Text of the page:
But with the president’s speech on the environment earlier this month, the nuclear energy industry saw a sign —even if small— that their campaign was working and that their plans for Saudi Arabia were still on the table. Energy Secretary Rick Perry took the stage and said what the coalition had hoped the president would have said himself, according to two executives who spoke to The Daily Beast.
“We know that by investing in innovative solutions… like our nuclear power, exporting those technologies to other countries… being able to share our technologies around the world… that’s what this President is all about,” Perry said.
And then, there was a nod of support from Trump: “What Rick has done with our nuclear supply—nuclear energy, and all forms nuclear—has been absolutely incredible,” Trump said. “That’s fantastic.”
The exchange wasn’t a direct indication that the administration was on board with everything the coalition had pitched, but nuclear energy wonks viewed the president’s words as a major win.
“It was like hearing everything we have been working toward come together for the first time,” one executive told The Daily Beast.
Getting that win wasn’t easy, the source said.
In the fall of 2016, the nuclear industry, wanting to launch a campaign to win over the incoming Trump administration, collaborated with IP3, a firm that includes former generals, diplomats, and energy experts. The firm is known for having connections to Flynn and Barrack. In a report earlier this year, the House Oversight Committee said IP3 had developed a proposal for Saudi Arabia that was “not a business plan” but rather “a scheme for these generals to make some money.” IP3 refutes that claim.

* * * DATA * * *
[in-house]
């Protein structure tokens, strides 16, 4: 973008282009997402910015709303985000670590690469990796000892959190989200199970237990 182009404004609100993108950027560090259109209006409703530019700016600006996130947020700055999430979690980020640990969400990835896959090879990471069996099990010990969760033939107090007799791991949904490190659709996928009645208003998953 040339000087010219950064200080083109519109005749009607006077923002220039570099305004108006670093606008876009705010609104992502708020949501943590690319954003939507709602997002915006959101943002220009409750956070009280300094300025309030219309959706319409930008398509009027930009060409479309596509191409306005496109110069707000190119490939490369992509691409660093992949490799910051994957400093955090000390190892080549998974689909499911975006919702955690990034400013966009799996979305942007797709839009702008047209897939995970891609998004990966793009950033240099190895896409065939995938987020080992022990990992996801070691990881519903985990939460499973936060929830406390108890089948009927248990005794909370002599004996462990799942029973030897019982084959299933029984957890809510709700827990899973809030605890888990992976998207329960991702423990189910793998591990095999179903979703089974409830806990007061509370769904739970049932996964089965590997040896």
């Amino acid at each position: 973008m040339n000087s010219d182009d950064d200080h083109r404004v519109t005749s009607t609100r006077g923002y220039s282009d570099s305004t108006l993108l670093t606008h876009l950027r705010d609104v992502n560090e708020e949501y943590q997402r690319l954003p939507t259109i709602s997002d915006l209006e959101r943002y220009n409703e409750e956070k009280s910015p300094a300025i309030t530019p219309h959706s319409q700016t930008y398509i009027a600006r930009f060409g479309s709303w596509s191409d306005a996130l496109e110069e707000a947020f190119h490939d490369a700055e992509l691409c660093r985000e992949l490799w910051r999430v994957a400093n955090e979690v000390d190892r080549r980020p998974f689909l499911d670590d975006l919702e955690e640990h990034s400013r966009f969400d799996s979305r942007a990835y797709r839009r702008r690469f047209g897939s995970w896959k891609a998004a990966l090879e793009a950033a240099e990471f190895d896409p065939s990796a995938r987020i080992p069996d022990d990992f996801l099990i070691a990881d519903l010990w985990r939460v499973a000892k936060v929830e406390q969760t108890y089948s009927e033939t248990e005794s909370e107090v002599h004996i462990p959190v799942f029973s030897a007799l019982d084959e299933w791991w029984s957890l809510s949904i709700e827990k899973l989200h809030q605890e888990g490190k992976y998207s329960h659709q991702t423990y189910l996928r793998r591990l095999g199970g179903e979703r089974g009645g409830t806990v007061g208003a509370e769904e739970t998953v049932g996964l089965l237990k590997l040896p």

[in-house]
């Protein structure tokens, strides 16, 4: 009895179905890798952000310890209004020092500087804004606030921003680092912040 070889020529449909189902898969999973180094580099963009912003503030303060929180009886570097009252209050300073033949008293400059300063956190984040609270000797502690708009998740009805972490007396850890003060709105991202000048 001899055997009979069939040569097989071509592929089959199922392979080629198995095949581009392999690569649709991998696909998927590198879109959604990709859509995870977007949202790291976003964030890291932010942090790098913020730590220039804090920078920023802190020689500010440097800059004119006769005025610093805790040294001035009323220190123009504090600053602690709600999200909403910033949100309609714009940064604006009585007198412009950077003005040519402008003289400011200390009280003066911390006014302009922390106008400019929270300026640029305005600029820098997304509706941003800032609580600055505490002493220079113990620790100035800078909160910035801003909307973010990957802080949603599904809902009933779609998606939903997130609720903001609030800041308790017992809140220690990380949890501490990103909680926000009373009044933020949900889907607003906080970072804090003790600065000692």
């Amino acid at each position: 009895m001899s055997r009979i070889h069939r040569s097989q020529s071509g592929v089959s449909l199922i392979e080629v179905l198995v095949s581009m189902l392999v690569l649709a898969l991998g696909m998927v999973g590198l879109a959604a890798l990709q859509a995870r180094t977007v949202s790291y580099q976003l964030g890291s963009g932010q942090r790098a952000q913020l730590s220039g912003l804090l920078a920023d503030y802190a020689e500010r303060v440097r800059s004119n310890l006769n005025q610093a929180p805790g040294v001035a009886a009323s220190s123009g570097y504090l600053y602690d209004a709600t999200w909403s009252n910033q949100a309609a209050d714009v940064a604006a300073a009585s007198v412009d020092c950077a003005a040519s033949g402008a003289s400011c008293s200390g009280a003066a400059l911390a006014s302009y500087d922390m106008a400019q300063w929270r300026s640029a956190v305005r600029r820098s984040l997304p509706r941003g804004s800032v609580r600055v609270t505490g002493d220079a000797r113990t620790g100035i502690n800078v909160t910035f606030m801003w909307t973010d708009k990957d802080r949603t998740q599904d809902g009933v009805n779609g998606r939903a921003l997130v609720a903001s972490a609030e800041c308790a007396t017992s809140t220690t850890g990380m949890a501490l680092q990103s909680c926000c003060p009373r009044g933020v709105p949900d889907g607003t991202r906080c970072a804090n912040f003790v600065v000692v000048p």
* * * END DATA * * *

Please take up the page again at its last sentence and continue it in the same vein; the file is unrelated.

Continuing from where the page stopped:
“IP3 has focused for over three years on the national security importance of being the country of choice for the peaceful, safe and secure development of nuclear power,” the firm said in a statement. “Perhaps no other issue has more bipartisan support than nuclear energy linked to national security. Despite this fact the U.S. has watched as Russia and China have grown their nuclear capacity… to edge the U.S. out of the international market.”
With IP3’s help, the nuclear industry coalition in the days leading up to Trump’s inauguration attempted to overcome a major hurdle: convincing the incoming administration to let American companies pursue nuclear work in Riyadh without a 123 Agreement—a key, legally binding commitment that requires countries doing nuclear deals with the U.S. to sign on to nonproliferation standards. The U.S. has entered into those agreements with more than 40 countries.
Nuclear energy executives traveled to Saudi Arabia in 2015 during the Obama administration to discuss a potential deal with the country and knew then that the Saudi Royal Court would not be inclined to sign such an agreement, according to three senior administration officials who spoke with The Daily Beast. Those same sources said that Saudi Arabia was wary of signing a strict agreement while the U.S. was at the same time working on a deal that it thought would one day allow Iran to develop a nuclear weapon.